- As a result: Chevalier de Saint-Georges, the favorite American of Queen Marie Antoinette, was born as the son of an aristocrat and an African slave woman. Saint-Georges was privileged and considered superior to even some White noblemen in Europe. Saint-Georges was the first African descent to ascend to the rank of colonel in a European army. On behalf of King Louis XVI, Saint-Georges negotiated with Haitian rebellion leader Toussaint Louverture. Saint-Georges then urged the conscience of France to give the slaves hope for a better life, after centuries of extremely-hard labor to put food on the table of Europe. The absolute monarch somewhat listened... Saint-Georges actual dream was to be in the performance arts, not in the royal army. Further promotion of Saint-Georges quickly became a scandal and an embarrassment for the French kingdom.
- In 1779, Louis XVI abolished serfdom on all land under royal territories.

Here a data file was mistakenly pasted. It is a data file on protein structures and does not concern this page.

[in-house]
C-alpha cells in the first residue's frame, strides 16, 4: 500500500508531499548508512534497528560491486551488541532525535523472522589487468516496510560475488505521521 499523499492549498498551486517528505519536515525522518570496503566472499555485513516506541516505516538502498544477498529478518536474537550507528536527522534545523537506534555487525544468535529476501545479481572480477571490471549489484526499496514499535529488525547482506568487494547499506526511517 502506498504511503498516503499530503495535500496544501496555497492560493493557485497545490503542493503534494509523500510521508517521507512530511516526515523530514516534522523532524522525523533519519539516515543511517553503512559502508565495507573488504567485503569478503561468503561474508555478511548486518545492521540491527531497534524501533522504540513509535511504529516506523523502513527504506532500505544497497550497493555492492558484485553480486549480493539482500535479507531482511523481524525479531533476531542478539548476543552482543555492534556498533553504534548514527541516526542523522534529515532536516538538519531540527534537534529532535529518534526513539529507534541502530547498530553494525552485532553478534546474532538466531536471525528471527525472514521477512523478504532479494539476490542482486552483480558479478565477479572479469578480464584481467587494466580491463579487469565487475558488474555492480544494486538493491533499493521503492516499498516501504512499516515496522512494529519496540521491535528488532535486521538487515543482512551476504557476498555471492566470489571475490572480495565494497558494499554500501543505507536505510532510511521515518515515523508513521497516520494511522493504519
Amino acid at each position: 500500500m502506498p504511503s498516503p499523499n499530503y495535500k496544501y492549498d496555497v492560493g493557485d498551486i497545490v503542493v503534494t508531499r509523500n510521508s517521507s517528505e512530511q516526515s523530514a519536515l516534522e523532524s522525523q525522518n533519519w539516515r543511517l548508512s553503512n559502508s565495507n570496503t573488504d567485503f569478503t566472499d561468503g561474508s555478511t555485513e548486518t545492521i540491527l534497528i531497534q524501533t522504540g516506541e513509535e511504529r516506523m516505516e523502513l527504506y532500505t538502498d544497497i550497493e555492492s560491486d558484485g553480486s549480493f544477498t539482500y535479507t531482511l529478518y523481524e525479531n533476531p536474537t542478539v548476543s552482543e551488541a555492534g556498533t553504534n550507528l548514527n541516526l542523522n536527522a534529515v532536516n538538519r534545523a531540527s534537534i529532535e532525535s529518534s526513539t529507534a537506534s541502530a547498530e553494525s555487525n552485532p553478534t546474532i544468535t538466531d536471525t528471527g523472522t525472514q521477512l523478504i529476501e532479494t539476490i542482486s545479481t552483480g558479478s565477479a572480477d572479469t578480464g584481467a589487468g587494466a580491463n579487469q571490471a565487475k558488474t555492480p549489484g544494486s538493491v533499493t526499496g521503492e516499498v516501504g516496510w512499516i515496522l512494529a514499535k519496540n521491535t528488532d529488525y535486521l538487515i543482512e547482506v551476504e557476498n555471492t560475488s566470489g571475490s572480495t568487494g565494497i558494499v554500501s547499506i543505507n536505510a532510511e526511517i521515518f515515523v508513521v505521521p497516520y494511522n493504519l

- In 1784, Louis XVI signed an ordinance allowing slaves to trial their owners for abuses.
- In 1791, Louis XVI abolished slavery on all French territories.
- In 1792, Louis XVI was overthrown.
- During the revolution, King Louis XVI and Queen Marie Antoinette were both decapitated by guillotine.
Napoleon’s dream was to conquer the entire world. He wasted the precious wealth of France...and needed more wealth to capture Russia and defeat the British naval blockade.
In 1802, Napoleon reestablished slavery in all the French territories, including Hispaniola, in order to generate more wealth to boost his army.
Indeed, France succeeded in conquering world commerce with a single piece of land in America (i.e. Hispaniola). At one point, France owned almost the entire North American continent (including the Caribbean). England and its allied nations raged wars after wars against France to sabotage Hispaniola. England’s Royal Family nearly became bankrupt. France flourished and became the world’s superpower. The French strategy was long regarded as a smart idea — until Haiti led the greatest slave uprising in the history of mankind, since the Spartacus slave uprising against the Roman Empire.